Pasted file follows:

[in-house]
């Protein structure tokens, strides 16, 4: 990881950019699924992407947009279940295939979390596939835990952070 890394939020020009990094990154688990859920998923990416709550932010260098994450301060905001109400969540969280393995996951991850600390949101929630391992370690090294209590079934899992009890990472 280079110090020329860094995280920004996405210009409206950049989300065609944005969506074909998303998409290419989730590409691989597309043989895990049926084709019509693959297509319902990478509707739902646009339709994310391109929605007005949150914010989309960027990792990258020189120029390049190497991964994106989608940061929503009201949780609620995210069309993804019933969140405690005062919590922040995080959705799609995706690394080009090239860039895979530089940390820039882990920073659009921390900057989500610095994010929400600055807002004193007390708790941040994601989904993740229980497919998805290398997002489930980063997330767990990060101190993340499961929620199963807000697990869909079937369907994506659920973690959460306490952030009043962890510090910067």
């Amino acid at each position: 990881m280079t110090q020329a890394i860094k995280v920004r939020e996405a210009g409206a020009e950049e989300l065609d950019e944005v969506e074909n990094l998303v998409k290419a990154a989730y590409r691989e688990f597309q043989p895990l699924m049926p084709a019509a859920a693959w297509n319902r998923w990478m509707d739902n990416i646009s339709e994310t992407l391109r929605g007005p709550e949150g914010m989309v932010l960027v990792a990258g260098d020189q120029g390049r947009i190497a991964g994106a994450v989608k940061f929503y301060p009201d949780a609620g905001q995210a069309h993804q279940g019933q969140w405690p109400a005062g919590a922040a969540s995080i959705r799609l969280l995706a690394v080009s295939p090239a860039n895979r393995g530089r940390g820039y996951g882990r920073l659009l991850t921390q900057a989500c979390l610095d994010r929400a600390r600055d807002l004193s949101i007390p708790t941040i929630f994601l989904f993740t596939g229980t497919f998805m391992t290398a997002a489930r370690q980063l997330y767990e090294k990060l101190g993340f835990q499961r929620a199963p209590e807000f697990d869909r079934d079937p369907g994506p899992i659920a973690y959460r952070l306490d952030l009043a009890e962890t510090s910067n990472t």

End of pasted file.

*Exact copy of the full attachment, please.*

[in-house]
């Protein structure tokens, strides 16, 4: 990881950019699924992407947009279940295939979390596939835990952070 890394939020020009990094990154688990859920998923990416709550932010260098994450301060905001109400969540969280393995996951991850600390949101929630391992370690090294209590079934899992009890990472 280079110090020329860094995280920004996405210009409206950049989300065609944005969506074909998303998409290419989730590409691989597309043989895990049926084709019509693959297509319902990478509707739902646009339709994310391109929605007005949150914010989309960027990792990258020189120029390049190497991964994106989608940061929503009201949780609620995210069309993804019933969140405690005062919590922040995080959705799609995706690394080009090239860039895979530089940390820039882990920073659009921390900057989500610095994010929400600055807002004193007390708790941040994601989904993740229980497919998805290398997002489930980063997330767990990060101190993340499961929620199963807000697990869909079937369907994506659920973690959460306490952030009043962890510090910067």
């Amino acid at each position: 990881m280079t110090q020329a890394i860094k995280v920004r939020e996405a210009g409206a020009e950049e989300l065609d950019e944005v969506e074909n990094l998303v998409k290419a990154a989730y590409r691989e688990f597309q043989p895990l699924m049926p084709a019509a859920a693959w297509n319902r998923w990478m509707d739902n990416i646009s339709e994310t992407l391109r929605g007005p709550e949150g914010m989309v932010l960027v990792a990258g260098d020189q120029g390049r947009i190497a991964g994106a994450v989608k940061f929503y301060p009201d949780a609620g905001q995210a069309h993804q279940g019933q969140w405690p109400a005062g919590a922040a969540s995080i959705r799609l969280l995706a690394v080009s295939p090239a860039n895979r393995g530089r940390g820039y996951g882990r920073l659009l991850t921390q900057a989500c979390l610095d994010r929400a600390r600055d807002l004193s949101i007390p708790t941040i929630f994601l989904f993740t596939g229980t497919f998805m391992t290398a997002a489930r370690q980063l997330y767990e090294k990060l101190g993340f835990q499961r929620a199963p209590e807000f697990d869909r079934d079937p369907g994506p899992i659920a973690y959460r952070l306490d952030l009043a009890e962890t510090s910067n990472t």